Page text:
‘Dearth of clarity on technology curtailing green initiatives’
By Bhawana Anand - August 24, 2017
IOAA, an association working to bring Indian OOH industry to a level playing field, is acquainted with the need to promote green OOH practices in the country. However, the lack of clarity and resource constraints are seemingly restraining the Association’s push for greener outcomes, shares Indrajit Sen, IOAA
Is Green printing on the IOAA agenda?
To be honest, IOAA has not really deliberated on this seriously. One of the main reasons for not doing so is that we are not at all confident of what is a “Green” solution for the OOH media industry. Eco-solvent inks or UV printing are available in the market, but are these truly Green? However, I do admit that adopting these as standards rather than the cheaper process will be at least a step forward in the direction of embracing “Green”.
The biggest issue is of course the flex or vinyl i.e. PVC appears to be unavoidable now – though we have heard about recyclable PP or PE material being available in certain countries but there is no firm evidence and no availability here in India. So, as long as the substrate stays as PVC, no amount of change in printing process will make the output “Green”. Other recyclable material from Dupont – Vytvek have been very promising but we are yet to see some real trials on a typical 40’ x 20’ hoarding structure with test results for wind pressure, impact, etc. Given this current level of lack of clarity of the technology, we really have not been able to focus on “green printing” as a priority.
How is the media structure conflicting with printing?
If you mean the “green” materials are not good for stretching, especially on a blank structure without any boards, then I would suggest, given all other parameters being correct, at least these could be used for bus shelters, indoor displays, banners, etc.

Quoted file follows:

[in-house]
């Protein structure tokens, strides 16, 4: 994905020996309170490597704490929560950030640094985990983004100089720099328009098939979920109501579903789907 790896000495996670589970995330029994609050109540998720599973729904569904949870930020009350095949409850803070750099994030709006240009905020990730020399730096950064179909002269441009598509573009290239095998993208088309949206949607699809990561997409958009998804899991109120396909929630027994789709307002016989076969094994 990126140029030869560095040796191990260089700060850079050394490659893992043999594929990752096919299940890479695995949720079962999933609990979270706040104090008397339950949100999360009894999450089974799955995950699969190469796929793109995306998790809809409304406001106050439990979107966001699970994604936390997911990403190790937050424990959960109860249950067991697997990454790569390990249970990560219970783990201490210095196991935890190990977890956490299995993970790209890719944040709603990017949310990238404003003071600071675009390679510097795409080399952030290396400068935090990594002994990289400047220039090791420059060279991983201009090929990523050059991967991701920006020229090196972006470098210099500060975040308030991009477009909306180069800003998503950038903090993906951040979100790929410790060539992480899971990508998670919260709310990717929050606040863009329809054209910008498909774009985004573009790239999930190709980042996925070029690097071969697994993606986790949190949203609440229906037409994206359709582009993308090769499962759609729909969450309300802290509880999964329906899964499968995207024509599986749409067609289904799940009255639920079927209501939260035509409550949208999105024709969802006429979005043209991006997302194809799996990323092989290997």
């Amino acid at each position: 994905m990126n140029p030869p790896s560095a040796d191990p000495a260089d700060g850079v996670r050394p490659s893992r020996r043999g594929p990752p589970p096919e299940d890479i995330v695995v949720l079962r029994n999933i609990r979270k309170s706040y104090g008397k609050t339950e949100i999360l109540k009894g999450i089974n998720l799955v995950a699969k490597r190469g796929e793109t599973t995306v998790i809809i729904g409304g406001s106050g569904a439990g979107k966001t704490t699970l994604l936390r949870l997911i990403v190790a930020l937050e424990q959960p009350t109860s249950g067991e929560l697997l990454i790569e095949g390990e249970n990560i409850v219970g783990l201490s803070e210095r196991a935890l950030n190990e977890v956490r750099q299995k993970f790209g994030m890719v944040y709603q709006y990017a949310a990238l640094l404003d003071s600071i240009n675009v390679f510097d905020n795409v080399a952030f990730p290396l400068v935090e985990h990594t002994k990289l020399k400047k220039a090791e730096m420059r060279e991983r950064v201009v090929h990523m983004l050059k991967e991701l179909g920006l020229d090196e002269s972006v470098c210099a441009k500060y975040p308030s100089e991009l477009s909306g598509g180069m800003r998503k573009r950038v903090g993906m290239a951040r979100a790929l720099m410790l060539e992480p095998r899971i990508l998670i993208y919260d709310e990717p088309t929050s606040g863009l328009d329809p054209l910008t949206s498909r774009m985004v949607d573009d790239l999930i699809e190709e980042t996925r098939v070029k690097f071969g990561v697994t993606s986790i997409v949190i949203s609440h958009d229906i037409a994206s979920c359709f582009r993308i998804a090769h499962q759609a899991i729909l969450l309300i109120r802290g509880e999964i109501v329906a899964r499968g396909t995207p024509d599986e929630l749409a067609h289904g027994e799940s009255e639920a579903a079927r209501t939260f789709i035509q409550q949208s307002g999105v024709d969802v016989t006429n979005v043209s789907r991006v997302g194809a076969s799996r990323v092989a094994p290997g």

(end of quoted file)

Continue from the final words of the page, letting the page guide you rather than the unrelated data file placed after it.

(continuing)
What is the best method to convince media owners to adopt green practices?
If the technology is available, then pricing, availability, etc., can be checked and everyone will be convinced about using it. As I have pointed out, we are really not sure about the technology in the first place.
Any other comments?
I would like to emphasise that no one in their right senses would object to adopting “green” practices. However, let’s see some correct “green” substitutes with industry-level supply and availability, at prices that are practical and process that can be adopted by the vast number of printers that exist in India today. If such “green” printing practices are prevailing in any country today in the world, in a scale comparable to India, then we need to be made aware of such country so that we may organise ourselves immediately to learn from it and adopt such practices. However, other than large scale shift to LED displays, I am really not aware of any such large-scale usage anywhere in the world.